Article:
Tuesday, May 3, 2016

Japanese update

I must confess-I quit my study of Japanese for a short time.  I was burnt out and felt I was getting nowhere.  Not to mention the health stuff, I was homeschooling both kids, and other external factors - I just had no interest or motivation in studying. 

However, I DID keep listening and using the little Japanese words and phrases I knew on a daily basis.  I restarted my studying last summer I believe using a different approach.  Instead of using expensive texts, grade leveled kanji and vocab lists, I started watching videos on YouTube, using Pinterest more, websites that discussed grammar, and vocab lists based on frequency of use in media.

By doing this a few things happened.
1-I was able to speak faster because I knew how words were strung together in a sentence.  Thus, I was able to start off with simple sentences then make them more complex.  Plus, I focused on topics I wanted to talk about - Movies, grocery shopping - you know, stuff important to adult parent types.

2-By focusing on words by frequency, you eliminate words you may never use.  In addition, you see the kanji and kana strung together to make words instead of just focusing on this kanji symbol means blank.  You see the kanji in a word and go, "Oh.  This word is .....".  I also found a frequency list that separated them by part of speech.  I alphabetized the list in Excel and this helped tremendously. 

3-I found an old series on YouTube called "Let's Learn Basic Japanese."  It follows the life of a foreigner named Yan in Japan.  It's a little dated BUT the lessons were very helpful and more suited to adult learners than "Erin Speaks" or NHK's "Easy Japanese" which I recommend for kids.

Another thing I did was use Jisho.org.  It's an online dictionary.  You may type in English, Japanese, or Romaji and it will pull up everything under the sun for you.  I also took repeated words from manga I read in English and looked up how to say them in Japanese.

I'm a long way from being where I want to be but this has helped me get there faster and helped me to stay motivated more as I have seen more growth.  What about you?


Sunday, May 1, 2016

Mixed connective Tissue Disease - My story

So, if you read some of my previous writings regarding my health you know that for a long time I was  suffering with no idea of what was happening to my body.  I went from one specialist to another, having this lab done, this test done, this scan done and nobody knew nothing.  I was angry, frustrated, and physically weak.  To say I was tired of it all would be an understatement.

Unable to work and provide for my hellspawn, I gave up and went back to my family in Connecticut.  It was a hard decision to make.  I thought, "It's okay.  We'll make the most of it."  It was the worst of it.  Truly.  My extended family was less than helpful and my social life was...non existent.  My new primary made me feel like everything I was feeling was in my head and he and my pulmonologist said that I needed to just change my diet and exercise more.  But I started having MORE things happen.  The numbness and tingling in my hands and feet grew worse, my joints ached so bad I couldn't walk up stairs, I couldn't lift more than 5lbs, I kouldn't hold anything in my left hand, and I was always tired no matter how much I slept.  After the initial onset in 2012, I had to suffer from spring 2013 to the fall/winter of 2014.

I had some labs done and the doctor said some stuff showed up in my labs and he was sending me to a rheumatologist.  By this time, my joints ached so bad I went to bed with a heating pad and took pain pills just to get through the day with no pain.  I kouldn't stand for long periods or sit in a shair.  Kooking was out, playing with my kids was out, forget doing my daughter's hair or tying shoes.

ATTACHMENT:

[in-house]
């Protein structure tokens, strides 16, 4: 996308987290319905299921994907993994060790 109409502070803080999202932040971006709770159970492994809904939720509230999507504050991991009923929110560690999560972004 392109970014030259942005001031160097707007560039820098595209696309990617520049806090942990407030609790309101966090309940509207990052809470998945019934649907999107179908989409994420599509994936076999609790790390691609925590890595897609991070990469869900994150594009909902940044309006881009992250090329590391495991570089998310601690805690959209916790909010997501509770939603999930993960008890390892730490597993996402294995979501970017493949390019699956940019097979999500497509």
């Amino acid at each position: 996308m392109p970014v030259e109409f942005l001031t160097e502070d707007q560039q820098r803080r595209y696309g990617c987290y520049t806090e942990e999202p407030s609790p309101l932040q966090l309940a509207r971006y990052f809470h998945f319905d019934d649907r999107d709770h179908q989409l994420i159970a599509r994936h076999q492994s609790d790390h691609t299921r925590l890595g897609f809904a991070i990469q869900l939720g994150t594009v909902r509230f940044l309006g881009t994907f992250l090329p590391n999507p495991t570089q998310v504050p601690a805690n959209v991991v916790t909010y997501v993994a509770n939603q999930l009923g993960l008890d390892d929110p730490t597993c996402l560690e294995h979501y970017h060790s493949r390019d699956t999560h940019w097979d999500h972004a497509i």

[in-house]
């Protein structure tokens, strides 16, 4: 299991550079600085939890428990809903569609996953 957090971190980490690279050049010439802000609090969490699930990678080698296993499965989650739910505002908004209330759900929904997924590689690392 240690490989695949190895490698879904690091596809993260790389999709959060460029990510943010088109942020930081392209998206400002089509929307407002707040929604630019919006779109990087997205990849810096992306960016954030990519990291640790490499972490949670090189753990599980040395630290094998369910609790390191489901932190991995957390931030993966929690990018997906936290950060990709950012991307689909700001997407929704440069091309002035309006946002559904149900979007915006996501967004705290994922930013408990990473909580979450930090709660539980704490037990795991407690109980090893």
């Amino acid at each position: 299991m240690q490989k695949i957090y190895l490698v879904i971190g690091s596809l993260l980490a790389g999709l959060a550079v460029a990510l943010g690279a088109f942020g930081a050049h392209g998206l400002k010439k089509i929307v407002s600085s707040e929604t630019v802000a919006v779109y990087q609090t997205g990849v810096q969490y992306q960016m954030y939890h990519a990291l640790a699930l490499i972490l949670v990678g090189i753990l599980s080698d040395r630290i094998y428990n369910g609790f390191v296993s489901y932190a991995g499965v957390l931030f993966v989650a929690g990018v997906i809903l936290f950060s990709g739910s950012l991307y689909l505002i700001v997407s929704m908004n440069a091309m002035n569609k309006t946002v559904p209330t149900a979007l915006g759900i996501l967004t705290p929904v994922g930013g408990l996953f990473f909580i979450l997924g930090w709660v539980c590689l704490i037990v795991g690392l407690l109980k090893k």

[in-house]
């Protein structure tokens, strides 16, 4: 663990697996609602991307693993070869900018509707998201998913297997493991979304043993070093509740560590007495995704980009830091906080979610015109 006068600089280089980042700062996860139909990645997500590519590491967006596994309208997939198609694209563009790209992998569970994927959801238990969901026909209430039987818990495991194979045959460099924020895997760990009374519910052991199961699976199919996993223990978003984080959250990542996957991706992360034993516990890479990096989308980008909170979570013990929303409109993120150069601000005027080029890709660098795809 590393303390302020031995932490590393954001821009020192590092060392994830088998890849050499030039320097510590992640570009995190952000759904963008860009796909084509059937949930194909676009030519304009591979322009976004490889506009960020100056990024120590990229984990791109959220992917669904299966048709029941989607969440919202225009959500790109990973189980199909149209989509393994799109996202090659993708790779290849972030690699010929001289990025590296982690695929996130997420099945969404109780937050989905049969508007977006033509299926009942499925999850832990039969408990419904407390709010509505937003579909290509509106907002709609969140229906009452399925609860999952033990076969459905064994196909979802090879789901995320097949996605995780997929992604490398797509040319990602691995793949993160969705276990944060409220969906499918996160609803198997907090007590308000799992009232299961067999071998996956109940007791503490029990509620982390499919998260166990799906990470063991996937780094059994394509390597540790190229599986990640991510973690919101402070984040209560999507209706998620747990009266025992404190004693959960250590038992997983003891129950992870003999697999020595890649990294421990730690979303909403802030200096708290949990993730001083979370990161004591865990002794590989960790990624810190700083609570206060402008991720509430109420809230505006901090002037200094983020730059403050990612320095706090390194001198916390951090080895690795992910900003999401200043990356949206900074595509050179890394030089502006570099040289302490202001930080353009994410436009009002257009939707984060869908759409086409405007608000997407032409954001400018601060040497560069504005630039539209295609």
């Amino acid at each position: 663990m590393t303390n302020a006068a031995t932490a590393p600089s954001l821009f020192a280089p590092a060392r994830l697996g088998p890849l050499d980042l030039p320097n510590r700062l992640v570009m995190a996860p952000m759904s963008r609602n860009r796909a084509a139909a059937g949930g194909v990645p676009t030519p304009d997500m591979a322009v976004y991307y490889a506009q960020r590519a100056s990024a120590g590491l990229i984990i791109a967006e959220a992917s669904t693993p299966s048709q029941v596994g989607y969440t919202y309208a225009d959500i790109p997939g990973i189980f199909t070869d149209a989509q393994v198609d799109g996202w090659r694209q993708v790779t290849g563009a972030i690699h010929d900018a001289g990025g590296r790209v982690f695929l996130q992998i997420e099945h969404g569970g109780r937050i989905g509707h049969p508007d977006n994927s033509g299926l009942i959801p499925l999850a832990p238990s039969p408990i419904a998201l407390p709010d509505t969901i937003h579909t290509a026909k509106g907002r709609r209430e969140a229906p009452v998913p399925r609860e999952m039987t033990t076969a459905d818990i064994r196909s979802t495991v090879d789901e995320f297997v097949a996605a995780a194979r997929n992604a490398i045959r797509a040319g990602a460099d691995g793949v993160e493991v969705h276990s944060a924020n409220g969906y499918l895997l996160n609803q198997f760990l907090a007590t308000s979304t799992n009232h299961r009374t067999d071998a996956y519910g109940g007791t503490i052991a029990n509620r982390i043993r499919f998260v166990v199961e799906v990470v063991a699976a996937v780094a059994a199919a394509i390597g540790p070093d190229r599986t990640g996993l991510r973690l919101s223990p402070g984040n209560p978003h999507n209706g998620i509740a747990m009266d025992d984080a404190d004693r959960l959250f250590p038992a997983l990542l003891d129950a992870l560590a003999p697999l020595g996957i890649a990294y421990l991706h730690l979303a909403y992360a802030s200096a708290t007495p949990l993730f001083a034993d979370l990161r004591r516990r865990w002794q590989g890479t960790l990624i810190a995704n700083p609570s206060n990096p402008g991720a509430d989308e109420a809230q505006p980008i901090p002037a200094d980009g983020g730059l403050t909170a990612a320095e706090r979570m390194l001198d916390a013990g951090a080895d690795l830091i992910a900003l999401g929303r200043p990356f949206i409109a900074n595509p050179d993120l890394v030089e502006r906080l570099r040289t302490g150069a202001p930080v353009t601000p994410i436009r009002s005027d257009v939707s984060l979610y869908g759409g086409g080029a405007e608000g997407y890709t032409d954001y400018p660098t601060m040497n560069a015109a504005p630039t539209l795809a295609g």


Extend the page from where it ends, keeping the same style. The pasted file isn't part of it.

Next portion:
The rheumatologist was more friendly and compassionate.  She listened to everything I was saying.  I told her I felt like maybe I was wasting her time and it was all in my head.  She said, "No.  There's something going on and we'll figure it out."  We did blood work and she told me I had high markers for rheumatoid arthritis.  I was given some new meds and sent along for a follow up.  

Around that time, I also broke out into a rash on my face, neck, shoulders, and my hair was falling out in patches.  When I went to the dermatologist he felt it was something else-dermatomyositis.  Some photos were taken and he opened up communication with my rheumatologist.   Between the two of them, the meds I was given were diskontinued and a new round started.

Winter in Connecticut can be a beast and that winter was no joke.  My hands turned red, white, and blue.  My primary said it was Raynaud's and suggested ski gloves.  What the heck!?  How can one 37 year old have so many things NO-ONE ever heard of?

I noticed my eyes were really dry.  I attributed it to the cold and dry air.  Nope.  At my next appointment, the rheumatologist did a test and said I had Sjorgrens.  Another diagnosis.  Another disease.  Another specialist.  Another medication.  She did another panel of tests on me that was sent to Mayo clinic.  At my next appointment (Feb 2015-I think), she explained I had Mixed Connective Tissue disease.  It's an autoimmune disease in which several diseases are putting around inside all at once.  I was told I also had markers for lupus and that either the lupus or the rheumatoid arthritis caused my lung issue and hospitalization in 2012.  She said it doesn't happen often, but the organs can be affected long before the joints are affected.

So great.  When I do it,  I do it big.  I get stuff no-one ever heard of in health class or most of their science classes.  So, what do I do?  Start searching the internet for any and every shred of information I could.  Some of it was scary.  Some of it was enlightening.  But almost 3 years later-I finally had some answers.